When President Bill Clinton occupied the Whitehouse, he participated in a press conference aired on MTV. It was intended to be light and funny as he interacted with teens. You may recall, Clinton was asked humorous, trivial questions such as, “What is your favorite rock group? What kind of underwear; boxers or briefs?”
But, out of the blue, 17-year-old Dalia Schweitzer dared to ask a more thought-provoking question:
Mr. President, it seems to me that Kurt Cobain’s (lead singer of the rock group Nirvana) recent suicide exemplified the emptiness that many in our generation feel. What would you say to our generation about this?
President Clinton was visibly floored and did not know how to respond. He finally found an answer he thought suitable and basically told the young girl that everyone is important to each other in this life.
So, there Sweiter stood, asking the president of the United States to comment on the emptiness and meaninglessness of life that her generation faced, and one of the most influential men in the world did not have an answer.
I believe there is something terribly wrong in our culture, because people do not understand the reason for their earthly existence.
One of my favorite authors is Dr. Peter Kreeft. He is 79 years of age and still teaches philosophy at Boston College. He has written 48 books, with one of them stating:
“We are the first civilization that does not know why we exist. Every past civilization has had some religious answer to that question. The essence of modernity is the abandonment of that religious foundation.”
In essence, Kreeft is explaining why modern people find life to be empty and meaningless. If there is no God that stands behind our earthly existence, life is pointless.
All great atheist thinkers will tell you that since there is no God and no designer who brought life into being,
- There is no grand purpose.
- Life is ultimately meaningless.
- We are all alone in this vast universe.
- When we die, we go into everlasting nothingness.
If you are honest, you have to admit this is a bleak way of looking at life.
British novelist C.S. Lewis expressed that the pessimism and gloom he experienced the first 31 years of his life was clearly related to his atheistic worldview. His life as a Christian was full of joy and vibrancy because his life had meaning and purpose.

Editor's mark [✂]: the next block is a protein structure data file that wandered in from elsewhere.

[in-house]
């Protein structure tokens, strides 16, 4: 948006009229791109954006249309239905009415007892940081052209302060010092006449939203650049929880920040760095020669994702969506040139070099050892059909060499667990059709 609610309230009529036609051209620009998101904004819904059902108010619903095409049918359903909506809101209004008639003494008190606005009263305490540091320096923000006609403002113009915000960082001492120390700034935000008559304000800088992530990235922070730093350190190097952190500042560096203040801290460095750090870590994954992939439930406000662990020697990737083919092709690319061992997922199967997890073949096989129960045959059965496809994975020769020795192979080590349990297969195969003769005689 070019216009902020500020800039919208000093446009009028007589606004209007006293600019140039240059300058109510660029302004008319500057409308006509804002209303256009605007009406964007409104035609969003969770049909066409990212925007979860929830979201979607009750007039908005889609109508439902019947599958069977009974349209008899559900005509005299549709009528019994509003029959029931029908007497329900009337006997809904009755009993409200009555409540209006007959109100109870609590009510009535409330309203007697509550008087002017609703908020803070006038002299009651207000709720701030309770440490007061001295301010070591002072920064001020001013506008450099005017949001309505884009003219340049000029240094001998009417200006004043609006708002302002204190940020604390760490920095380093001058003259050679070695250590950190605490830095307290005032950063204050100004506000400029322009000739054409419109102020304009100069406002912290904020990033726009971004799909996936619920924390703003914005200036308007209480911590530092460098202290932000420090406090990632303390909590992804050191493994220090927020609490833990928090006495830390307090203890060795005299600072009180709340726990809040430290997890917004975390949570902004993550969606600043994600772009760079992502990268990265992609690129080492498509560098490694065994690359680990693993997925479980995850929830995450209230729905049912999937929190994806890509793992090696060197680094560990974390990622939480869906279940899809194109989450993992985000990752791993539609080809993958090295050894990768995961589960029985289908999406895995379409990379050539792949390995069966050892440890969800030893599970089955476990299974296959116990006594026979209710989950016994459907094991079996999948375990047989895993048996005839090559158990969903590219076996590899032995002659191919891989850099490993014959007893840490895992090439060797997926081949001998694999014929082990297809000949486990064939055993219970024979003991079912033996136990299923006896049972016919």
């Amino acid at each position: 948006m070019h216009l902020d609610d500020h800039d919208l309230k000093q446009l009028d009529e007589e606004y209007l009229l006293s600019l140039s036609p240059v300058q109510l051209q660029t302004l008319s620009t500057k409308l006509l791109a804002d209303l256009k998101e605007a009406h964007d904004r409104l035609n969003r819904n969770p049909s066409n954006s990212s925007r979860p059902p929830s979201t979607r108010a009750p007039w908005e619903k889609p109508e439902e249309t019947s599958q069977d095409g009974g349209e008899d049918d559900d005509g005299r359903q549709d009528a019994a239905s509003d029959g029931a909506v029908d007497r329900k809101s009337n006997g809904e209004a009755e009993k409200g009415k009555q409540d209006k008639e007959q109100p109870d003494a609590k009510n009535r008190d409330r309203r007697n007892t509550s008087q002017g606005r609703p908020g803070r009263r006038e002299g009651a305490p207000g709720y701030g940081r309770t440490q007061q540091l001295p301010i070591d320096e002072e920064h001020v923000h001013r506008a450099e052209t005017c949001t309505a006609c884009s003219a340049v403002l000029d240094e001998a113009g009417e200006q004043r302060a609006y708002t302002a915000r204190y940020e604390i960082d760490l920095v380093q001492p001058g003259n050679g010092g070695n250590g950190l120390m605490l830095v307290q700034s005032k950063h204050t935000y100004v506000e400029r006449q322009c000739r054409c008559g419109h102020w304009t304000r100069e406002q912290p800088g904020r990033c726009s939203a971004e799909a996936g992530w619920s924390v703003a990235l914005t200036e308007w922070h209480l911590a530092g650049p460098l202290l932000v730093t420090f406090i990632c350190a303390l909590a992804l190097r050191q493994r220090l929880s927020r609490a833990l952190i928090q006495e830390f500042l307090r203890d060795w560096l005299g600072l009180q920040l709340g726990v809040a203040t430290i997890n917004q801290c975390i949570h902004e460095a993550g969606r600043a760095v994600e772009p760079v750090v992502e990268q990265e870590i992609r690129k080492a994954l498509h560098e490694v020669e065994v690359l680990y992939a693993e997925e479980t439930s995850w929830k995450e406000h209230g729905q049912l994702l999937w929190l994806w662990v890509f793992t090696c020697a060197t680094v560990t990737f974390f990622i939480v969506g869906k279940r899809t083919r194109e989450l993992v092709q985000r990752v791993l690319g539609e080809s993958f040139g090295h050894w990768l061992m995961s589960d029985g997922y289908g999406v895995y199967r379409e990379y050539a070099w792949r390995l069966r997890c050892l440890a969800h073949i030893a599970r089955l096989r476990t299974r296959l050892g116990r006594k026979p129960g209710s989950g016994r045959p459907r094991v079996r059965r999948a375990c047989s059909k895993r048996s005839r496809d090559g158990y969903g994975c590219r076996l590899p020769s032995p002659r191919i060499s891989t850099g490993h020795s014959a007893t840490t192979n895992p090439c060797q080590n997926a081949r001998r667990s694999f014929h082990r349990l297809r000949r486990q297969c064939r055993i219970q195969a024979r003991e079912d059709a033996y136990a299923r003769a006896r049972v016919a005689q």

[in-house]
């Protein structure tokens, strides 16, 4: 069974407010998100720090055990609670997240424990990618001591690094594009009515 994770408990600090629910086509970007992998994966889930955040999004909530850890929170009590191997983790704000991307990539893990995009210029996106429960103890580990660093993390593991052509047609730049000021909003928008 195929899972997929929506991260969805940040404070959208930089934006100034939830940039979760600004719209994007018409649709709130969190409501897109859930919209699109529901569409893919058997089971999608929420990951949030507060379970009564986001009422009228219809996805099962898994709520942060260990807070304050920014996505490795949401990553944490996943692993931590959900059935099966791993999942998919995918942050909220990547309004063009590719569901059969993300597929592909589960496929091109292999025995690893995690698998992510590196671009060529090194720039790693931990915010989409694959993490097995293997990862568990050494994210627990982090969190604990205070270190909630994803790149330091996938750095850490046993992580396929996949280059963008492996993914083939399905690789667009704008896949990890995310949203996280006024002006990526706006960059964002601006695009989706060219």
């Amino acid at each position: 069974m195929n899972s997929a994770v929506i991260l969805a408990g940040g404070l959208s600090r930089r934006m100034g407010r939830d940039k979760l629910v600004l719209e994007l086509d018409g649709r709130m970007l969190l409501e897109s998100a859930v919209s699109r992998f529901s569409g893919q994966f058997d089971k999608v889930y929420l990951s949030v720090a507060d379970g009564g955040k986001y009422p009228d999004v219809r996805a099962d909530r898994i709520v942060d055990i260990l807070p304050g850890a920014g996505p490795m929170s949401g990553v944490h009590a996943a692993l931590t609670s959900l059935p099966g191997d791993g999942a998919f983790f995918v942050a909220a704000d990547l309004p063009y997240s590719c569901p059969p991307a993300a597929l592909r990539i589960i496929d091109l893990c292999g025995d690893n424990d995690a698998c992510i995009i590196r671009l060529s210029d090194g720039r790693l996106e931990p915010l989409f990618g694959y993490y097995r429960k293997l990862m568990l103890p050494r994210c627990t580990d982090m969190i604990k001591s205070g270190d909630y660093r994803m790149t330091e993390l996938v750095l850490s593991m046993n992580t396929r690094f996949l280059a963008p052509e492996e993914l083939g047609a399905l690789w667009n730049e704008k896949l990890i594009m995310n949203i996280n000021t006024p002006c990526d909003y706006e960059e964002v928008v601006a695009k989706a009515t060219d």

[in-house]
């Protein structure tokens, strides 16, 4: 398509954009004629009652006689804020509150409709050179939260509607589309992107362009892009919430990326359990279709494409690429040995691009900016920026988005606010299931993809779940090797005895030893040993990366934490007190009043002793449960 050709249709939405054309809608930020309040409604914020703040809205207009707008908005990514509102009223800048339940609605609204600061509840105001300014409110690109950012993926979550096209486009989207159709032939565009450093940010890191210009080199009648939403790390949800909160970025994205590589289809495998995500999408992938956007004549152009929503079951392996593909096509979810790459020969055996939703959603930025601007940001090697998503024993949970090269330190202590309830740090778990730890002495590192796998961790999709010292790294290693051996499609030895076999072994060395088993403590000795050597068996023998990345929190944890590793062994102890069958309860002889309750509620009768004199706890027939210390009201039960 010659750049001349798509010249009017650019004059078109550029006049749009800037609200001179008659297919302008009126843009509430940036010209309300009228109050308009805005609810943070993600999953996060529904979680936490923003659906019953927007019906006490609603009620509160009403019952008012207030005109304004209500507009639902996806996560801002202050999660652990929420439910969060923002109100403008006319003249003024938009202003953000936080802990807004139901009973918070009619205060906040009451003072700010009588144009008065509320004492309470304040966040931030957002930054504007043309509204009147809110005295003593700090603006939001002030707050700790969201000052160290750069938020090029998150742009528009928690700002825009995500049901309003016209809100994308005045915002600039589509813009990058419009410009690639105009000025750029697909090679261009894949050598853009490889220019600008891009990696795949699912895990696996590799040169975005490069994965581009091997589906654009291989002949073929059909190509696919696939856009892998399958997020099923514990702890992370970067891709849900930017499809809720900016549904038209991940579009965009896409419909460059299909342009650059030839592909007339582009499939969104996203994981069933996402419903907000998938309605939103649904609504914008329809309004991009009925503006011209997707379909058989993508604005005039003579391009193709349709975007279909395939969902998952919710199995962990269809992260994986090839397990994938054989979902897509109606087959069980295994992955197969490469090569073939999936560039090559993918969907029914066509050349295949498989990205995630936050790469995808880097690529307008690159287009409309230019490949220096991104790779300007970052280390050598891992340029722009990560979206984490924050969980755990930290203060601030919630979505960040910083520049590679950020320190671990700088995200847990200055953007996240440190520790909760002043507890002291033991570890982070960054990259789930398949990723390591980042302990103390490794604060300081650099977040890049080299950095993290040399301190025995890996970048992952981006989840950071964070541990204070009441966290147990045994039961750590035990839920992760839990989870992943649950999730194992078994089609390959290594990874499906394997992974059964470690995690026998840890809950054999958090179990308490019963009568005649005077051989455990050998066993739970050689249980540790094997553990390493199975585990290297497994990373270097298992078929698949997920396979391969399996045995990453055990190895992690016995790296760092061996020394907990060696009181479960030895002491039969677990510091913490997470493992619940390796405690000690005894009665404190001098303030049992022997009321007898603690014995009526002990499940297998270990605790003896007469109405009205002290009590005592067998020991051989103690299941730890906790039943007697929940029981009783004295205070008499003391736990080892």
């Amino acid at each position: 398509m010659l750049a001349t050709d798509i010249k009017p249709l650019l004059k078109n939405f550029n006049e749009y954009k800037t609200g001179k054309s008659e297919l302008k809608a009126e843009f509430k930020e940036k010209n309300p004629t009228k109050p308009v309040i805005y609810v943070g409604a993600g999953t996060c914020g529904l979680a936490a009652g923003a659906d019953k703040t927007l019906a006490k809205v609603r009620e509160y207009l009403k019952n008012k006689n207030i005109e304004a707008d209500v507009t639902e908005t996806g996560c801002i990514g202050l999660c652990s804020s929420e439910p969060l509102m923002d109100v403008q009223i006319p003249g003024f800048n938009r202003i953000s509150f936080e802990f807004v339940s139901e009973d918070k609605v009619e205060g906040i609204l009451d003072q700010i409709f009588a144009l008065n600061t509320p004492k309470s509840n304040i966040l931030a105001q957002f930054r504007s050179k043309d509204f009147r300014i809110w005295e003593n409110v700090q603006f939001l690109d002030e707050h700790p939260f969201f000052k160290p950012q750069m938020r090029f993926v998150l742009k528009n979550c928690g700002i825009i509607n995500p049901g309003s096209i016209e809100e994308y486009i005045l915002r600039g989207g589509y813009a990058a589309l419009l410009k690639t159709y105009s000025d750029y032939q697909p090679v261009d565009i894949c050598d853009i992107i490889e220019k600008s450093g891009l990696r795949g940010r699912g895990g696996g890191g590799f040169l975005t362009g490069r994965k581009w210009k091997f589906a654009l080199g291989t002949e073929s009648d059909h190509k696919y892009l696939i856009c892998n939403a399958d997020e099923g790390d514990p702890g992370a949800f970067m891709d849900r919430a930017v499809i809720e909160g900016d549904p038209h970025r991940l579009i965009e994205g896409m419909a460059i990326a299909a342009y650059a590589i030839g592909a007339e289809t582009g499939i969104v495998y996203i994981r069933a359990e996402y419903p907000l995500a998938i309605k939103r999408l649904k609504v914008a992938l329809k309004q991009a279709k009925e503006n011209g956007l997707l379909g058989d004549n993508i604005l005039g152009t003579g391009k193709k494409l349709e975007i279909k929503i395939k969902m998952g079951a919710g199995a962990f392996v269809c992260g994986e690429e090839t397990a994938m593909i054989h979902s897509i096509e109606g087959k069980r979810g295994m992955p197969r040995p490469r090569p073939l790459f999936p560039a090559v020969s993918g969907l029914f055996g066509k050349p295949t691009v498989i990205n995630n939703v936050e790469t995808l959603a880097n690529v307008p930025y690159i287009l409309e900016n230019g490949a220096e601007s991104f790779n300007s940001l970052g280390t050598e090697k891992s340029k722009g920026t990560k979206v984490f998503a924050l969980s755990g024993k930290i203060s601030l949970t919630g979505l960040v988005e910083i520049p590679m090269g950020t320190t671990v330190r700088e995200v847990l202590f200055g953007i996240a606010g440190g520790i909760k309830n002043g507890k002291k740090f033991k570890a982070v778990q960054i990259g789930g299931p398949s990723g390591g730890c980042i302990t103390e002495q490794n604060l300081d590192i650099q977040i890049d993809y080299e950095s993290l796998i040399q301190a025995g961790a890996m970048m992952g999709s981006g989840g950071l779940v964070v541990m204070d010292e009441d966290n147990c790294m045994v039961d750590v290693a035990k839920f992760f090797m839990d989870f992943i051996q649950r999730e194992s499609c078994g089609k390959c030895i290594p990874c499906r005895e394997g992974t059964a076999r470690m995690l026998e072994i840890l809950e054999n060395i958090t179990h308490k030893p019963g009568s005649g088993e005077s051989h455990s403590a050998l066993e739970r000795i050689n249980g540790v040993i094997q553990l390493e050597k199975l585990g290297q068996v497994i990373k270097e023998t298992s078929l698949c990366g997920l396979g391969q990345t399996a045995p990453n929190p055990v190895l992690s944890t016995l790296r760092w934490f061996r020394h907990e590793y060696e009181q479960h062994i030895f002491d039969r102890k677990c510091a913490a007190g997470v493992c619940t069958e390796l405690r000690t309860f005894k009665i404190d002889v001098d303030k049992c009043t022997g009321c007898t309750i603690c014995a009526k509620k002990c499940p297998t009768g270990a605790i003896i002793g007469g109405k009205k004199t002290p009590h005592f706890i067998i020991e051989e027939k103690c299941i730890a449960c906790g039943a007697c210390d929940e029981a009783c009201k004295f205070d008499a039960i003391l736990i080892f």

A week before he died, Lewis declared, “I have done all that I was sent in the world to do, and I am ready to go.”
What a stark contrast to Woody Allen, who many consider to be the greatest movie director of all time.
In a recent interview with The New York Times, Allen said, “I still lie awake at night terrified of the void.” He is speaking of the difficulty he has reconciling his strident atheism with all that he observes in the real world.
Allen admits, “I make movies not to make any type of grand statement, but simply to take my mind off the existential horror of being alive.”
As depressing as this sounds, it is the natural outworking of a godless view of life.
You may be thinking this does not apply to you because you believe in God. However, in this secular age that we live in, a majority of people believe in God and the spiritual world, but He is irrelevant to our day-to-day living, and He does not impact our view of life and our search for meaning.
It has been said that “we are predominately a nation of practical atheists, in that, we believe in God, but live as if He does not exist.”
A good question we should all stop and consider:
“Does God play a role in helping me find purpose and meaning in life?”
What I have learned is that many of us are like Woody Allen, who finds diversion in movie making to keep himself from having to think about all of this.
I consider this to be true for many of us, as well. We seek to divert our minds with work and the pleasures of life, to keep us from having to think about the emptiness of life, and that one day this is all going to end.
When we connect with God vertically, we find meaning horizontally in the world in which we live. As the Apostle Paul states: “In Christ we are made complete.”
This post comes from Richard’s latest book, Wisdom: Life’s Great Treasure.